Based on this evidence, there have been approximately 60,000 to 70,000 combat fatalities between February 2022 and February 2023. These estimates include regular Russian soldiers from the Russian armed forces, Rosgvardiya, Federal Security Service, and Federal Guard Service; fighters from pro-Russian militias, such as the Donetsk People’s Militia and Luhansk People’s Militia; and contractors from private military companies such as the Wagner Group. Overall, Russia has suffered roughly 200,000 to 250,000 total casualties—personnel wounded, killed, and missing—during the first year of the war. These casualty estimates also include regular Russian soldiers, militia fighters, and private contractors from the Wagner Group.

How significant are these numbers in historical context? As highlighted in Table 1, the number of Russian soldiers killed in Ukraine during the first year of the war was greater than the entire number of Russian soldiers killed in every war the Soviet Union and Russia fought in since World War II combined. These wars included the invasions of Hungary and Czechoslovakia; the limited Soviet involvement in such countries as Angola, North Yemen, Vietnam, and Ethiopia; the Sino-Soviet border conflict; the decade-long war in Afghanistan; Georgia; Syria; and Ukraine between 2014 and February 2022, which occurred primarily in Crimea and the Donbas.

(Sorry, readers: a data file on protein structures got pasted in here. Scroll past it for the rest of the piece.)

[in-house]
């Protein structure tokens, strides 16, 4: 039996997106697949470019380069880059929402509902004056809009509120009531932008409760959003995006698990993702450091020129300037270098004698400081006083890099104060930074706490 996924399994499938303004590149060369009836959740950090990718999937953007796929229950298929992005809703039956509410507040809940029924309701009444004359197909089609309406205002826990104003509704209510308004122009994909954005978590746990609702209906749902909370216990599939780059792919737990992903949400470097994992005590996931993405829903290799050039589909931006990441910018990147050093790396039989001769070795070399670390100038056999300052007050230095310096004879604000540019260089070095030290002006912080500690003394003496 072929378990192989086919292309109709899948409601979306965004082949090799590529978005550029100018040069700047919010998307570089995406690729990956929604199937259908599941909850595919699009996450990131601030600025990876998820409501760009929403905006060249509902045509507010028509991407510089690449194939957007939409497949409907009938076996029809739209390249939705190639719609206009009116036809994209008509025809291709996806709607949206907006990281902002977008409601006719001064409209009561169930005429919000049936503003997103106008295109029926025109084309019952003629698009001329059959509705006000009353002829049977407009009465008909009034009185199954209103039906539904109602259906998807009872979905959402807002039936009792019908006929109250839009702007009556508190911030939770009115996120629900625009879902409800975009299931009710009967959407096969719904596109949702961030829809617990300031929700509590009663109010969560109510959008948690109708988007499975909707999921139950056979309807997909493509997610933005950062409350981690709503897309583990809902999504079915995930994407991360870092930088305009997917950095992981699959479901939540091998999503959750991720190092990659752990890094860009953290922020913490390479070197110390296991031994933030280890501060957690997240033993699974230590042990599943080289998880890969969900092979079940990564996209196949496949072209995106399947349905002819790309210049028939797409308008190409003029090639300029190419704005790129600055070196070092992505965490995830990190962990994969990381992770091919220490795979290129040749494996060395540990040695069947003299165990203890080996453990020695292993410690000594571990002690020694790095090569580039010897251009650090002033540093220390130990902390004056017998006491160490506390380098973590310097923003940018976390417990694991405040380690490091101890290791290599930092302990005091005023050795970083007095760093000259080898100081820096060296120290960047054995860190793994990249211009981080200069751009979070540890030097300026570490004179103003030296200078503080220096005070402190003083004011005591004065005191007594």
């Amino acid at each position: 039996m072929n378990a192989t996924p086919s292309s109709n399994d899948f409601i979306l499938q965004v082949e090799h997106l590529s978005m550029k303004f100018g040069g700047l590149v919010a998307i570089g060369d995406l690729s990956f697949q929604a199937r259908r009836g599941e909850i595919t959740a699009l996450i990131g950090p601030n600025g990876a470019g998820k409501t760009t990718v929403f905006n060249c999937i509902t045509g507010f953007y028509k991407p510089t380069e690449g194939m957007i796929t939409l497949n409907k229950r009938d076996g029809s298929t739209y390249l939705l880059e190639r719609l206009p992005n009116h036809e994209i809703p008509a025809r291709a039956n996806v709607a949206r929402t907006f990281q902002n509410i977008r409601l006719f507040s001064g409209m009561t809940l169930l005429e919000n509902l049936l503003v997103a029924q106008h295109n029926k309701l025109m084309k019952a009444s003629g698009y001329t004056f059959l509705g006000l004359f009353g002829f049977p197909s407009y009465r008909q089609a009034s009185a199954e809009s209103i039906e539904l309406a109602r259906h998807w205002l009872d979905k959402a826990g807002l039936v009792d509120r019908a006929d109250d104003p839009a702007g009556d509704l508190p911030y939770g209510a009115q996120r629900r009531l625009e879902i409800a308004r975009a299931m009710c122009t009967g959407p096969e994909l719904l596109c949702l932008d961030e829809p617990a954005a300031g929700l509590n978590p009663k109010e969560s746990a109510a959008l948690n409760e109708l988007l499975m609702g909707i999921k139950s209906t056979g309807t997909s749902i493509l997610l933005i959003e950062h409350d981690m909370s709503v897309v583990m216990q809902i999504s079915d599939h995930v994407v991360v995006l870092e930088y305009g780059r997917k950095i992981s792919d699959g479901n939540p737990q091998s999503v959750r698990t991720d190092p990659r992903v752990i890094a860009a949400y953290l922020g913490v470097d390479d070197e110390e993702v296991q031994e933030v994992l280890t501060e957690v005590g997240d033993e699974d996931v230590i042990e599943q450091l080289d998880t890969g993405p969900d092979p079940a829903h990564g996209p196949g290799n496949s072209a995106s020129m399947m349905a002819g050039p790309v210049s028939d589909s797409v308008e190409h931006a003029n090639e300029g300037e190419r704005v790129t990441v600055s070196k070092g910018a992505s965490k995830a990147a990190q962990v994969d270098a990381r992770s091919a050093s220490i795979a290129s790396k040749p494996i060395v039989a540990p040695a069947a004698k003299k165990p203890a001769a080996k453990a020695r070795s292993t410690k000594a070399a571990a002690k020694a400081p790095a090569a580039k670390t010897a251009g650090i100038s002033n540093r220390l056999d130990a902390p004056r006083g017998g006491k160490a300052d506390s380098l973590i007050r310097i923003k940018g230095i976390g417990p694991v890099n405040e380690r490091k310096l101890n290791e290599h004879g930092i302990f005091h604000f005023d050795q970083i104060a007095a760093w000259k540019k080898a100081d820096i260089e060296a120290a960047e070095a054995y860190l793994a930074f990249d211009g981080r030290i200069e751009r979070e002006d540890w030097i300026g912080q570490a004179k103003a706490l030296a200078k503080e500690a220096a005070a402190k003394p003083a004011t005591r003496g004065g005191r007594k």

Table 1: Russian Forces Killed in Selected Wars Since World War II

The rate of attrition is also much higher in Ukraine than in any Soviet or Russian war since World War II. Russia suffered an average of roughly 5,000 to 5,800 regular and irregular soldiers killed per month in Ukraine over the first year of the war. In comparison, Russia suffered somewhere between 12,000 to 25,000 fatalities in Chechnya over a 15-year period (with a three-year pause), an average rate of between roughly 95 and 185 soldiers killed per month. The Soviet Union also suffered roughly 14,000 to 16,000 combat fatalities in Afghanistan, an average rate of between roughly 130 and 145 soldiers killed per month.

Russian fatalities in Ukraine pale in comparison to the Soviet death rate in World War II, but the political context is extremely different. The Soviet Union suffered roughly 8.8 million to 10.7 million military fatalities and a total of approximately 24 million civilian and military deaths in World War II. However, the Soviets were the defenders at the start of the war and were, therefore, fighting a war of survival. Such casualties were a necessary cost of national existence. The toll is also much less than the one Russia endured in World War I. The Russian military suffered roughly 1.7 million deaths from 1914 to 1918, but that was in a great power war that involved every major European power—as well as the United States and Japan. Those conflicts were significantly different from the situation in Ukraine, where Russia is currently the aggressor and engaged in a war of choice against a country that poses no meaningful threat to its survival.